Debrief — America needs a 'ferociously bipartisan' coronavirus commission

Debrief — America needs a 'ferociously bipartisan' coronavirus commission
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As George Santayana, a noteworthy supplier of popular maxims, said: “Those who cannot remember the past are condemned to repeat it.”

It is in this spirit that House Speaker Nancy PelosiNancy PelosiWhite House officials, Democrats spar over legality, substance of executive orders Sunday shows - Trump coronavirus executive orders reverberate Pelosi: 'Of course there's room for compromise' on 0-per-week unemployment benefit MORE (D-Calif.) announced the formation of a select House committee to examine America’s preparation and response to the coronavirus pandemic, an outbreak that has already claimed more lives than 9/11 and 20 years of the War on Terror combined.

To be successful, however, any coronavirus commission needs to be scaled beyond the relatively narrow purview of a select committee — and its work needs to be ferociously bipartisan, a tough ask in today’s political climate.

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History provides touchpoints to guide our way: the Tower Commission following the Iran-Contra affair, the 9/11 Commission (comprised of five Republicans and five Democrats), and the Iraq Study Group (again, a bipartisan group chaired by former Secretary of State James Baker and Congressman Lee Hamilton, a Democrat from Indiana).

But first things first: Is a commission even warranted at such an early stage of America’s response to the global pandemic? Some have argued that this exercise is merely another partisan excuse to take pot shots at the Trump administration or to create needlessly excessive bureaucracy in a rash response to a still-unfolding national tragedy. Is now the right time to evaluate our response to coronavirus?

Without doubt, the answer to this question is an emphatic and urgent “yes.”

First, as a recently retired leader in the U.S. armed forces, I can personally attest to the importance of capturing “lessons learned” while an operation unfolds — and not waiting until long after its conclusion.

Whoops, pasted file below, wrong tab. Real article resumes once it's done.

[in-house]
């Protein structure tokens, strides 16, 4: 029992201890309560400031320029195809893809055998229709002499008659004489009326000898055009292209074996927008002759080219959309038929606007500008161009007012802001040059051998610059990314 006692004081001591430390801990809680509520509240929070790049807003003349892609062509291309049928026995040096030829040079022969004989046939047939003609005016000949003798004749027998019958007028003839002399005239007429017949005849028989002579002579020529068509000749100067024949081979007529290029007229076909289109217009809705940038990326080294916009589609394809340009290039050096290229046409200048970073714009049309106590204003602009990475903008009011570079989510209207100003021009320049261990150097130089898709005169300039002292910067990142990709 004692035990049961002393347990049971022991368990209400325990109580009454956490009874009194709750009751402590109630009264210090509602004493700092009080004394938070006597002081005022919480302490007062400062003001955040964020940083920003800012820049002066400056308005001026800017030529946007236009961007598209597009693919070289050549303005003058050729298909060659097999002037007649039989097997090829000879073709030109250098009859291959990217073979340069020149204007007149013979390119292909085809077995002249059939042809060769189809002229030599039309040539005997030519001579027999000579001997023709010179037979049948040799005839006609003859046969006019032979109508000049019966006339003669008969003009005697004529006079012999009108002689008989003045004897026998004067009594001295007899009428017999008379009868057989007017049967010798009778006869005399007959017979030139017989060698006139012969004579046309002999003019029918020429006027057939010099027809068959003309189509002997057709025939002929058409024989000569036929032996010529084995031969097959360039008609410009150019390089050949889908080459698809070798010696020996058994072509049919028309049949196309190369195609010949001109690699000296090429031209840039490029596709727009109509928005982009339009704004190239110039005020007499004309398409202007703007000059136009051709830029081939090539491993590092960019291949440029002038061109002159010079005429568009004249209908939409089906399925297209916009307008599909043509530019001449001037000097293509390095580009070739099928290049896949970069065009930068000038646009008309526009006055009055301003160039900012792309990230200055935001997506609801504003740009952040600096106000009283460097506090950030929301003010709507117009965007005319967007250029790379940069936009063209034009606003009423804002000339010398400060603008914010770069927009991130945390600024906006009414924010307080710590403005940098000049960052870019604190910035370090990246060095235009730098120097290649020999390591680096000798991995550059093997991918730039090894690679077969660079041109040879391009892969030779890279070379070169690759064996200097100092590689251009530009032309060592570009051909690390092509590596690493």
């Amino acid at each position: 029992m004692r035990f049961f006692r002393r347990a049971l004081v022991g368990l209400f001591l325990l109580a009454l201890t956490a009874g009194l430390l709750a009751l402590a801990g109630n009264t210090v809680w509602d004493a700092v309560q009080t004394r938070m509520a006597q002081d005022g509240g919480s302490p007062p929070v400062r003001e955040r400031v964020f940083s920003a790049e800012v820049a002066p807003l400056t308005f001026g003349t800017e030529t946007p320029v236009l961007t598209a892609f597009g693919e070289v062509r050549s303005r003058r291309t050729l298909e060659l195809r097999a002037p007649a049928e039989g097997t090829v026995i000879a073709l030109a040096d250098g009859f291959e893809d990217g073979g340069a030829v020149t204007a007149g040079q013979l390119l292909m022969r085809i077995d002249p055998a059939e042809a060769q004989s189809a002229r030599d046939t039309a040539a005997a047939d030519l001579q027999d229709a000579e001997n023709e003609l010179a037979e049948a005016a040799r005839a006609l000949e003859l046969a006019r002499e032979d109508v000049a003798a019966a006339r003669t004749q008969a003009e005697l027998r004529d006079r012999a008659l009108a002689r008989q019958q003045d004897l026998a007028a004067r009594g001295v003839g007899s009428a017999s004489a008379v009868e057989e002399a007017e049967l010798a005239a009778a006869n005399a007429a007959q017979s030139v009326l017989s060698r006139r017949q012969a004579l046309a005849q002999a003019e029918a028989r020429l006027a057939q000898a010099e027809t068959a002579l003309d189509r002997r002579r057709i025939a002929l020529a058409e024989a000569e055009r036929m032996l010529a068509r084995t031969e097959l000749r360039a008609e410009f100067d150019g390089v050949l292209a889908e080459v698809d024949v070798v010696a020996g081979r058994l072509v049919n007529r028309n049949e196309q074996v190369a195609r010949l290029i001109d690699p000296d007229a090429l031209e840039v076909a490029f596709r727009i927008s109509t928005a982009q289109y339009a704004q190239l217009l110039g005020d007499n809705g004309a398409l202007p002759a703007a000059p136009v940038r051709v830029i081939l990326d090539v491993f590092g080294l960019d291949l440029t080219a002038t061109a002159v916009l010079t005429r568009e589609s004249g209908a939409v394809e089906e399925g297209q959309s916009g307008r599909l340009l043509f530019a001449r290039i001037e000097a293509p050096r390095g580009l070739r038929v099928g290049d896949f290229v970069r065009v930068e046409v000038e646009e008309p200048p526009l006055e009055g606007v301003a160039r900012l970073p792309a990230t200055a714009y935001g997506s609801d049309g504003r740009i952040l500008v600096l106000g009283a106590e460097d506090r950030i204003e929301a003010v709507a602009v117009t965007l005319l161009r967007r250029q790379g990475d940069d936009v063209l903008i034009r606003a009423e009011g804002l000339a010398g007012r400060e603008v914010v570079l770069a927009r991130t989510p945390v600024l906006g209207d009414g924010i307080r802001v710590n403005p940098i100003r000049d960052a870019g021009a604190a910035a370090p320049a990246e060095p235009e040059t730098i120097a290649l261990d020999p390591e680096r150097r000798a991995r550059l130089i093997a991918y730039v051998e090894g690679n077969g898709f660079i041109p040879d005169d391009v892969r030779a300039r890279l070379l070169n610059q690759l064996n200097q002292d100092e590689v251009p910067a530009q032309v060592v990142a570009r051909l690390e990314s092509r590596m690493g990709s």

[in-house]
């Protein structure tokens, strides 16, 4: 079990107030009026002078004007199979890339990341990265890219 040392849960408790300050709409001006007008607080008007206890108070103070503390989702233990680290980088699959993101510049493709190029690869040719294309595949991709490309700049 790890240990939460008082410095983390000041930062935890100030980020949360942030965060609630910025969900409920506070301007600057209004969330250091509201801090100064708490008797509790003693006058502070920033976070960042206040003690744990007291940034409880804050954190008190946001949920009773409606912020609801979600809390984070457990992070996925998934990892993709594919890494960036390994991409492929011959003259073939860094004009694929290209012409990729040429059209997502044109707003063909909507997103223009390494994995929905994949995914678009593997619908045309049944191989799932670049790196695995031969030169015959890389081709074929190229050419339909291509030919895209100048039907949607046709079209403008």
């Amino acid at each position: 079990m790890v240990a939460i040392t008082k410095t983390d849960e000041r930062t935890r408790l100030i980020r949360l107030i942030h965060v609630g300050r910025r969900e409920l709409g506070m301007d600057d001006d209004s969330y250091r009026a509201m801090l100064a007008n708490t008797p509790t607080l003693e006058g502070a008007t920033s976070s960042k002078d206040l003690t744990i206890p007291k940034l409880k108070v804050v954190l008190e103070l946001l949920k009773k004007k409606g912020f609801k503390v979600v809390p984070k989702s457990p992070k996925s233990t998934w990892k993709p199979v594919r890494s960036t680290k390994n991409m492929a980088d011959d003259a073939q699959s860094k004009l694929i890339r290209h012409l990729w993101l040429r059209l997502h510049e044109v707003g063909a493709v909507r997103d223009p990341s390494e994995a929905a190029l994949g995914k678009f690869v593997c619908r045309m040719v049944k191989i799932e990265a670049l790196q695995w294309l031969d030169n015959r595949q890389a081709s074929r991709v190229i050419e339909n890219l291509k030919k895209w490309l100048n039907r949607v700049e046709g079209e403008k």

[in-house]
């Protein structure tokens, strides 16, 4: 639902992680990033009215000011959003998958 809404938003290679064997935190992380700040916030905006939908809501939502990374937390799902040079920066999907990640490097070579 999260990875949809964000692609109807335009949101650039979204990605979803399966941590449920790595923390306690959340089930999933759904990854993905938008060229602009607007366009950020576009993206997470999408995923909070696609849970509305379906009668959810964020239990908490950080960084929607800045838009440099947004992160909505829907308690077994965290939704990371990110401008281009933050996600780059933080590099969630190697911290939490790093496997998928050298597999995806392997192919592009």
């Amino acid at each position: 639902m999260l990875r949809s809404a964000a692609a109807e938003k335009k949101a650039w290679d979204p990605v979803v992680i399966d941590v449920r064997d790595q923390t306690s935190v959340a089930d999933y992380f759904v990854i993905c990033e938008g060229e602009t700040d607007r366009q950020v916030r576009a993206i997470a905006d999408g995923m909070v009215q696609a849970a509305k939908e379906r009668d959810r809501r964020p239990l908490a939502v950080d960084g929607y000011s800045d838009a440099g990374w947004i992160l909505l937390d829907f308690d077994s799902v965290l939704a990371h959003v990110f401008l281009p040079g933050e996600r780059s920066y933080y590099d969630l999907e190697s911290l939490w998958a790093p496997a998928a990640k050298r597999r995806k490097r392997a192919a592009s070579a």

As a career F/A-18 combat pilot, I had the honor of spending several years serving as a Topgun Instructor shortly after serving in Operation Iraqi Freedom. At Topgun, students are immersed in lessons covering four primary phases of any combat mission: preparation, briefing, mission execution, and debrief.

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Understandably, carrying out missions with precision is an utmost priority. But the most important phase of any flight is the debrief that occurs immediately after returning to home base.

The debrief is when pilots, other front-line operators, support personnel, and decision-makers gather to immediately discuss critical omissions from the briefing and how close — or how far — actual results strayed from desired outcomes. Debriefing is a critical component to ensure tomorrow’s mission turns out better than today’s. It’s also where information is rapidly disseminated to ensure easily avoidable mistakes aren’t repeated time and time again.

Second, our nation’s ability to predict future needs when it comes to coronavirus is already a pressing concern. Medical experts are warning of another cycle of coronavirus infections come fall, with Dr. Anthony Fauci stating “it will be inevitable that we need to be prepared that we’ll get a cycle a second time.” In light of this fact, time is of the essence.

Standing up a commission to study shortfalls in our preparation, coordination, information sharing, and response — both internally and internationally — is needed to ensure we operate better during a potential second wave of infections than we have during the first one.

Politics aside, professionals invite scrutiny. The simple truth is that leaders don’t run from facts and accountability — they welcome them. We now have an opportunity to collect and assess information very likely to pay dividends in a mere six- or seven-months’ time.

In my last tour of duty, I served as Secretary of Defense James MattisJames Norman MattisOvernight Defense: Most VA workers find racism 'moderate to serious problem' at facilities l Trump advisers were wary of talking military options over fears he'd accidentally start war Trump advisers were wary of talking military options over fears he'd accidentally start war: report Trump prizes loyalty over competence — we are seeing the results MORE’s chief speechwriter and communications director — first as an active duty officer and then for three months as a Trump administration political appointee. I witnessed firsthand the communication challenges and lack of focus that diminished both effectiveness and efficiency.

I shared many of these observations in “Holding the Line: Inside Trump’s Pentagon with Secretary Mattis,” a look at Mattis’s two years inside the administration. Then, as now, I emphasized the importance of learning lessons from hard-won experience: the necessity for an unwavering focus on big-picture success, the requirement to foster unity of effort — teamwork — within organizations and working together cooperatively to achieve national-level success.

So, does America need a Congressional commission to study the 2019-2020 coronavirus pandemic? Yes, absolutely.

Using the facts and lessons we’ll undoubtedly uncover to predict outcomes for the future — to do better tomorrow than we’ve done today — is essential.

As we’re now discovering, our lives depend on it.

Guy Snodgrass is chief executive of Defense Analytics, a strategic advisory and communications firm in Washington, D.C. He is a retired U.S. Navy commander and most recently served as director of communications and chief speechwriter for former defense secretary Jim Mattis. He is the author of “Holding the Line: Inside Trump’s Pentagon with Secretary Mattis.” Follow him on Twitter @guysnodgrass.